Categories: GeekMomTechnology

A Girl and The “Apple Demon” – My First MacBook Pro

The Apple Demon. Image: Dakster Sullivan

This is a story about a girl name Dakster and her adventure into Apple Land.

Dakster loved Windows computers more than anything. They’re shiny. They’re easy to use. And if they break, her degree in Computer Engineering and day job as a Network Administrator gave her the skills to either fix it or turn it into a toaster.

She can take a computer apart, put it back together, and get it working again quicker than most people can take apart a pen and put it back in working condition. She’s tamed servers, copiers, laptops, and desktop PCs with her mad computer skills that she’s obtained over her 15 years of working with Windows computers.

Then one day, Dakster received a box in the mail from her school. Inside was a laptop with a glowing apple on the back. Intrigued by the shininess of it, she opened it up and began to explore.

15 minutes after the initial setup, she felt like Bambi.

And after clicking her heels and saying, “There’s no computer like a PC. There’s no computer like a PC,” she found herself disappointingly still in Apple land.

“How cruel is it for someone to package something that is so evil up in such a shiny and appealing package?” she thought.

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While looking in the garage for a shovel to bury the Apple demon in the backyard, one of her friends stopped by to say hi. Upon seeing her with a shovel and the Apple demon in her hand they yelled,

“Have no fear! I can help bring you into the light.”

After a few days, Dakster was moving around slightly more than Bambi, but not yet quite as stable as she had been on her Windows laptop.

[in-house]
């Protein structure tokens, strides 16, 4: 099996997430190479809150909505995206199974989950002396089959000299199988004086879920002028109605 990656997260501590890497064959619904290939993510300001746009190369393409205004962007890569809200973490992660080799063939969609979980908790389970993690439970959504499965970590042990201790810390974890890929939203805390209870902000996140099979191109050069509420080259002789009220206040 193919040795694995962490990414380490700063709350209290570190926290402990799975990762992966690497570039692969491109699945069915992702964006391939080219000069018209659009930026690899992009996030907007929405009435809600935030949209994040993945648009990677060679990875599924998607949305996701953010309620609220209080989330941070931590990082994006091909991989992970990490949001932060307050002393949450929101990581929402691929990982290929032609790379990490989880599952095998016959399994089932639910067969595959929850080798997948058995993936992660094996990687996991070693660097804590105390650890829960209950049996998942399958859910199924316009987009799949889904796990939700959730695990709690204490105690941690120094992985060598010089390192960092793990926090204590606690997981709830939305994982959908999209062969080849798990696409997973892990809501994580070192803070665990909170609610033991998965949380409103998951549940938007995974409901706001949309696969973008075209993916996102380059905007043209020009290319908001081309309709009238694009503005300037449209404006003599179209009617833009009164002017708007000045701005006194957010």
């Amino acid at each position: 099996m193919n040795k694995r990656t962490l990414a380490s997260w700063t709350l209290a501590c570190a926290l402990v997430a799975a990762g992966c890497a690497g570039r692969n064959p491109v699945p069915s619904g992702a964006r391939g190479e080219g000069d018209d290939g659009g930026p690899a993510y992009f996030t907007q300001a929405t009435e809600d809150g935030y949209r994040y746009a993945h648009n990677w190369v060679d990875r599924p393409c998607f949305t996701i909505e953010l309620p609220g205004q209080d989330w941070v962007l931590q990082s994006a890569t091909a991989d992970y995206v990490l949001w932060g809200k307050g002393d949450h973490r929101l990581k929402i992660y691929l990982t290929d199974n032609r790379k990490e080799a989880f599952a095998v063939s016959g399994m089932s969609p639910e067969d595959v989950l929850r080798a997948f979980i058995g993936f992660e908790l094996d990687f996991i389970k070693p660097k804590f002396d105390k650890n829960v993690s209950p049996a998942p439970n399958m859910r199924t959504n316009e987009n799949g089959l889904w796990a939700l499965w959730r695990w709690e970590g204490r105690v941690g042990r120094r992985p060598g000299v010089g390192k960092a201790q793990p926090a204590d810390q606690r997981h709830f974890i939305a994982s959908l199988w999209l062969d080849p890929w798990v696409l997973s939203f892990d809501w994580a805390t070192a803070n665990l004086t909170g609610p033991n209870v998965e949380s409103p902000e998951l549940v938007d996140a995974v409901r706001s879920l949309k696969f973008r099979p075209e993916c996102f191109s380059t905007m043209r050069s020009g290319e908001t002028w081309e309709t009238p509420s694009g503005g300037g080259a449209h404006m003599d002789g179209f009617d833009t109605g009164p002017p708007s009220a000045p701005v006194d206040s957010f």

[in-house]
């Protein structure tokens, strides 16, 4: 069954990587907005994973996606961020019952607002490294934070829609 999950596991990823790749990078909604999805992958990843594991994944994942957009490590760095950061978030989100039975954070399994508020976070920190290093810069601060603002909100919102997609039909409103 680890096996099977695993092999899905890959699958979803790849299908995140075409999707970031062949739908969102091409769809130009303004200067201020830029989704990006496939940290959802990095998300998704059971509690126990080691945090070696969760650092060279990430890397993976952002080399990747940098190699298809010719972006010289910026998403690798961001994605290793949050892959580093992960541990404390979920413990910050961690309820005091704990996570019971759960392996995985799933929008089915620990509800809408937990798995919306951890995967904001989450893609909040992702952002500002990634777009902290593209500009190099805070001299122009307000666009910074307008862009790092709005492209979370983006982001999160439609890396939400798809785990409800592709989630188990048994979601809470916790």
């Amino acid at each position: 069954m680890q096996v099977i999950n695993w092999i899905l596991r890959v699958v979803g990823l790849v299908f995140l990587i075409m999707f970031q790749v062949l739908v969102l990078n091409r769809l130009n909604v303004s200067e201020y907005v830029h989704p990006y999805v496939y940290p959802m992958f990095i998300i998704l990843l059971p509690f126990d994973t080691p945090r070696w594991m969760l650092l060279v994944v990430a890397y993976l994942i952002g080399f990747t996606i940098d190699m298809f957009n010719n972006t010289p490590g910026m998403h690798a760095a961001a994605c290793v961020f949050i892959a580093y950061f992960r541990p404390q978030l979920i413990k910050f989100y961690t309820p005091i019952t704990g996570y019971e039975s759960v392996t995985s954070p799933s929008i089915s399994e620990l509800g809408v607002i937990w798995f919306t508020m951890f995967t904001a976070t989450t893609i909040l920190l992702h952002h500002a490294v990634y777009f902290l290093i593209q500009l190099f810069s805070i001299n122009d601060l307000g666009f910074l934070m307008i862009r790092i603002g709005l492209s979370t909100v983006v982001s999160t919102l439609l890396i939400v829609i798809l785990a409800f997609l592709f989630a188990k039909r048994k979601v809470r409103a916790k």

A few days after that, she was getting confused going back and forth from the Apple demon to her Windows PC at work. She was being assimilated and resistance was futile.

Borg Image Flickr user Paulekert, some rights reserved (attribution and cannot be sold)

Now, Dakster is friends with the Apple demon and willingly uses it with the help of a few friends, her Windows mouse, and a bottle of Tylenol.

The story doesn’t end there, though. Dakster needs your help!

When it comes to Windows apps and programs, in her 10+ years of experience she’s gathered quite the list of personal favorites of things she likes. When it comes to her Apple demon, on the other hand, she’s lost.

What apps/software do you recommend she explore? Do you have any tips on what she can do to make the transition easier? Do you have any advice on how to get her iPhone and iPad to play nicely with it?

Let her know in the comments. You could be what saves her from a migraine and the Apple demon from getting a tombstone in the backyard.

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This post was last modified on December 13, 2017 11:22 pm

Dakster Sullivan

Dakster Sullivan is a network administrator by day and a cosplayer by night. They love discovering new books to read, tech to play with, and ways to express themselves. They have anxiety and depression and strives to educate others about these invisible illnesses.

View Comments

  • I so feel your pain. Been doing PC support/System Administration for 20 years will be getting a MacBook as part of my degree program. Not looking forward to it....

  • To get the best experience using your Mac with your iPhone/iPad is to make sure you sign into iCloud with the same account on all 3. Being able to text & pick up a phone call from any device is pretty cool too.
    Also, I use a different email for my iTunes account. This is not that imperative since there is Family Sharing now but I like to keep these 2 accounts separate.
    As far as apps, it depends on what you want to do. I would start with the Mac App Store. I like using Evernote, DropBox, Numbers & Pages across all my devices.

  • Agree so much with this. Despite all the praises people sing, I find Apple's OS interface to be clunky and un-efficient. I've used one for years as they make a good development platform for Linux servers, but... just so limiting and all the power options require tweaking and tinkering. I can't figure out why Apple hides so many options or makes assumptions about what you should want to do with your computer.

  • I have to use one at work. It's not so bad once you get used to using Command instead of Ctrl for the default keyboard shortcut key, and the Unix-based command line is more robust than windows, as you'd expect. That said, I'd be very surprised if I ever bought one myself. One thing that still trips me up: no Save or Apply button in most options/settings windows. You have to just hope your changes are saved correctly.

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